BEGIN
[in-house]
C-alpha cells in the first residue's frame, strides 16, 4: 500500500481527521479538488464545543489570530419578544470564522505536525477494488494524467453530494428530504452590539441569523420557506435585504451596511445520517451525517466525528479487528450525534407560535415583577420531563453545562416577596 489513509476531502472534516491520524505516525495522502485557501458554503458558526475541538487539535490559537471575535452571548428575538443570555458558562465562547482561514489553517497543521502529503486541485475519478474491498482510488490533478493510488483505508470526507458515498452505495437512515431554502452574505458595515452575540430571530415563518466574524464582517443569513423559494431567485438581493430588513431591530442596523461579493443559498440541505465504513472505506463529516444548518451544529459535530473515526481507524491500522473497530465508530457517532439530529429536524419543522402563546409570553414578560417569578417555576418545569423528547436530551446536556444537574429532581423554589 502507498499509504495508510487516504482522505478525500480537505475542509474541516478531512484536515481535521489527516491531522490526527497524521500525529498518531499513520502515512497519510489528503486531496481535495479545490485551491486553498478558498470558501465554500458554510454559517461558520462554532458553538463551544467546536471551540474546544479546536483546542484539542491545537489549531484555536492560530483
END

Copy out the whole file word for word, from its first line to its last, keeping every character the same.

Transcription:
[in-house]
C-alpha cells in the first residue's frame, strides 16, 4: 500500500481527521479538488464545543489570530419578544470564522505536525477494488494524467453530494428530504452590539441569523420557506435585504451596511445520517451525517466525528479487528450525534407560535415583577420531563453545562416577596 489513509476531502472534516491520524505516525495522502485557501458554503458558526475541538487539535490559537471575535452571548428575538443570555458558562465562547482561514489553517497543521502529503486541485475519478474491498482510488490533478493510488483505508470526507458515498452505495437512515431554502452574505458595515452575540430571530415563518466574524464582517443569513423559494431567485438581493430588513431591530442596523461579493443559498440541505465504513472505506463529516444548518451544529459535530473515526481507524491500522473497530465508530457517532439530529429536524419543522402563546409570553414578560417569578417555576418545569423528547436530551446536556444537574429532581423554589 502507498499509504495508510487516504482522505478525500480537505475542509474541516478531512484536515481535521489527516491531522490526527497524521500525529498518531499513520502515512497519510489528503486531496481535495479545490485551491486553498478558498470558501465554500458554510454559517461558520462554532458553538463551544467546536471551540474546544479546536483546542484539542491545537489549531484555536492560530483